I tried to eat based on MyPlate ratios
It’s a lifestyle diet plan only followed by people who really have their shit together
MyPlate is the USDA’s current nutrition guide, published in 2011 after nineteen years of food pyramids. It is a diagram in the form of a plate divided into quadrants for fruit, vegetables, proteins, and grains, as well as a side of dairy.
In other words, it’s a lifestyle diet plan only followed by people who really have their shit together. People far more mature and thoughtful than myself. So, as someone with a fairly plain diet and very crude cooking skills, I decided to see if a simpleton like me could follow the MyPlate plan.
I perused the MyPlate website for a while, jotting down various quantities required for a 20-year old woman and their equivalencies for my favorite kinds of foods.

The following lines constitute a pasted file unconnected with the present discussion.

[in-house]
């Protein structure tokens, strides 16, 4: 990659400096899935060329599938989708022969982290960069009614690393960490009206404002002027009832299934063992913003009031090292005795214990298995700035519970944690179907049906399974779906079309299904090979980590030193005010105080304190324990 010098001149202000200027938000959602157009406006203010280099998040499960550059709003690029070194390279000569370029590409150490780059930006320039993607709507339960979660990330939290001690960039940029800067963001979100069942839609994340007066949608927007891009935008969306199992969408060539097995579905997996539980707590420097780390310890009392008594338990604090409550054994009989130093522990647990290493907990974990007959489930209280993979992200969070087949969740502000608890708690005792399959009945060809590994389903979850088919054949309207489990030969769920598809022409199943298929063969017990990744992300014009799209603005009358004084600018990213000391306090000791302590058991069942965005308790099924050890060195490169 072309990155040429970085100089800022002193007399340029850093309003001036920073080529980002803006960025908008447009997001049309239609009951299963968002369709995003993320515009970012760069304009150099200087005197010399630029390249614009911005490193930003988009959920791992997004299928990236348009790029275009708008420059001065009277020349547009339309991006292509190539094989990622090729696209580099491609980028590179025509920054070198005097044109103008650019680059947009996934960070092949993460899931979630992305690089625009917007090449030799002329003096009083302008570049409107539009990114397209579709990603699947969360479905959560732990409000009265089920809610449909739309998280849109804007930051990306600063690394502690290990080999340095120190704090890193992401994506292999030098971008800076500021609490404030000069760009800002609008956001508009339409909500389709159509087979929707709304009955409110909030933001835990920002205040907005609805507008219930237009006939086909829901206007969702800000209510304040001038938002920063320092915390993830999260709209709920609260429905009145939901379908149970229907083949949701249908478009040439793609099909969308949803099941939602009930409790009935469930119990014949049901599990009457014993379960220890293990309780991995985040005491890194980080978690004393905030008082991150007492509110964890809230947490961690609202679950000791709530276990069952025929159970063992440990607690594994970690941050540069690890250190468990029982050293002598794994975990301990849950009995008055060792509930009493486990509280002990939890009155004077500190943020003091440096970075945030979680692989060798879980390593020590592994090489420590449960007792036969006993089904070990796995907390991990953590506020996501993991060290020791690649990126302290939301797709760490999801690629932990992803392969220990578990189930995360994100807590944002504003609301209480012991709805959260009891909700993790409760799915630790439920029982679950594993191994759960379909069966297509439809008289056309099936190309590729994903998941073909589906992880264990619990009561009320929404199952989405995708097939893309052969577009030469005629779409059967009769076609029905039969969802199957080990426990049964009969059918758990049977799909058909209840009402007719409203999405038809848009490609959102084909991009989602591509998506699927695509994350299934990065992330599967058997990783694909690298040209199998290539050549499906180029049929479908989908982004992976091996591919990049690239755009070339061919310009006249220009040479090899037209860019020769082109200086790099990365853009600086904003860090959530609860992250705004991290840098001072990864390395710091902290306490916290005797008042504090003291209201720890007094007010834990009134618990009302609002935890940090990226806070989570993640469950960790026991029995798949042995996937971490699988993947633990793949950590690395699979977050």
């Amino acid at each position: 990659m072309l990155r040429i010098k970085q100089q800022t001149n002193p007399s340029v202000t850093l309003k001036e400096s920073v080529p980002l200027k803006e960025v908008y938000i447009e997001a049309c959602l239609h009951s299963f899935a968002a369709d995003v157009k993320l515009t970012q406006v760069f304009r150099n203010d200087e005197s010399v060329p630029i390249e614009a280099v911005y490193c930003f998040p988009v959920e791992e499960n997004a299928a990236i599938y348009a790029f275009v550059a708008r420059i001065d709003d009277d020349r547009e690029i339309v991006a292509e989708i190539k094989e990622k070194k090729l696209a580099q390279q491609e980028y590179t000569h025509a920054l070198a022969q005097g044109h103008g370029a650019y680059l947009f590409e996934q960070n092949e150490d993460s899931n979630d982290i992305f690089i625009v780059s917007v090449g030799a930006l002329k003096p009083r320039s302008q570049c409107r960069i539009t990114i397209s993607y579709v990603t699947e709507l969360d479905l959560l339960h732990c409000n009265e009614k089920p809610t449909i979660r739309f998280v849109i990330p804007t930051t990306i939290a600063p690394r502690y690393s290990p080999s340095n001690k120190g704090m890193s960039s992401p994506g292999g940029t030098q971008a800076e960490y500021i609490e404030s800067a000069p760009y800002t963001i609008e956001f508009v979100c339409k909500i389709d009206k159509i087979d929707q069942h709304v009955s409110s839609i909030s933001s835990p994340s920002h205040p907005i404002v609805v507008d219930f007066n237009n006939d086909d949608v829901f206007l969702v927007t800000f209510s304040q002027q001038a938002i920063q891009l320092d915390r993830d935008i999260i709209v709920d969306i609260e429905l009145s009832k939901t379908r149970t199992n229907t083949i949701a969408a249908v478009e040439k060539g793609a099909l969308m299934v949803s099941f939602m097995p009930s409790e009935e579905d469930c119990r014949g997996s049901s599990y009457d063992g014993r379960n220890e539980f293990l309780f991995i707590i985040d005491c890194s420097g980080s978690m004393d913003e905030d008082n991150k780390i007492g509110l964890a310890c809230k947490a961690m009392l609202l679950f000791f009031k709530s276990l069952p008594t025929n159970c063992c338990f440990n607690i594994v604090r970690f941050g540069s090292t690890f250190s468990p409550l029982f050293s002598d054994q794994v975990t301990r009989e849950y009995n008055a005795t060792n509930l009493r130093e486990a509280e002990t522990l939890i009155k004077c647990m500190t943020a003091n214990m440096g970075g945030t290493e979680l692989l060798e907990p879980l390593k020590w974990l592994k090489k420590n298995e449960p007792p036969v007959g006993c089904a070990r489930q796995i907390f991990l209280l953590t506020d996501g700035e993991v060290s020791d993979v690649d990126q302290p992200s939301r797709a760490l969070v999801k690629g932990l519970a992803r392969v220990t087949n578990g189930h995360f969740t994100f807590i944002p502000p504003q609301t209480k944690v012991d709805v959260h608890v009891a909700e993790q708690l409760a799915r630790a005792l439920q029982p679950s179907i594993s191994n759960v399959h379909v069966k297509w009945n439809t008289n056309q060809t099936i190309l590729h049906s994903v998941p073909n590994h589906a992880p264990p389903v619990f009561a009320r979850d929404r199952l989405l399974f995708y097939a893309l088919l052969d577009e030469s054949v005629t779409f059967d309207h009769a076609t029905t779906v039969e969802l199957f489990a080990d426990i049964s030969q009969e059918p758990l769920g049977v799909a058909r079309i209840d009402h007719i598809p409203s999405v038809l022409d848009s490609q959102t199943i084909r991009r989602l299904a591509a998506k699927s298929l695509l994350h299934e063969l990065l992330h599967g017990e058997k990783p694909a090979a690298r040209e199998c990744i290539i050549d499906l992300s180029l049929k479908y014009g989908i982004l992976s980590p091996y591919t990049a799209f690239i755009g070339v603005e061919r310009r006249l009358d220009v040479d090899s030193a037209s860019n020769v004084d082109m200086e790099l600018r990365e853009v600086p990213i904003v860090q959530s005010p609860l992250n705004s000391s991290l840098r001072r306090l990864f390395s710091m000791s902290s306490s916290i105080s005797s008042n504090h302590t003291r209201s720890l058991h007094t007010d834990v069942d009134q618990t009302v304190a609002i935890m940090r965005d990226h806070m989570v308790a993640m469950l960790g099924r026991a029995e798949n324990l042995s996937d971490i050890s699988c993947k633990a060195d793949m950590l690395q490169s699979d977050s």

On a day-to-day basis I rarely think about the food I’m eating and I prioritize my schedule over my meals, often forgetting to eat breakfast or lunch and instead snacking throughout the day. More than anything, I knew this would be a test of self-control.
I documented everything in the form of journal entries throughout the process, and calculated how well I filled each food group with the MyPlate SuperTracker.
Day 1: Friday
Today I went to Trader Joe’s armed with several different shopping lists, but while browsing the avocados, my friend invited me to go camping tomorrow. In the spirit of college, youth, and spontaneous life experiences, of course I said yes.
Will I postpone the MyPlate experiment?
I say, “challenge accepted.”
Within thirty minutes of arriving home from the grocery store, I began eating some strawberries to fulfill at least a portion of my fruit requirement for the day. There was a chocolate bar sticking out of the top of my grocery bag, so I took a bite and then I took several bites and then I ate half of it.
My logic is that chocolate and strawberries are romantic together. Need I say more?
7 strawberries = 43% of daily fruits requirement.
Day 2: Saturday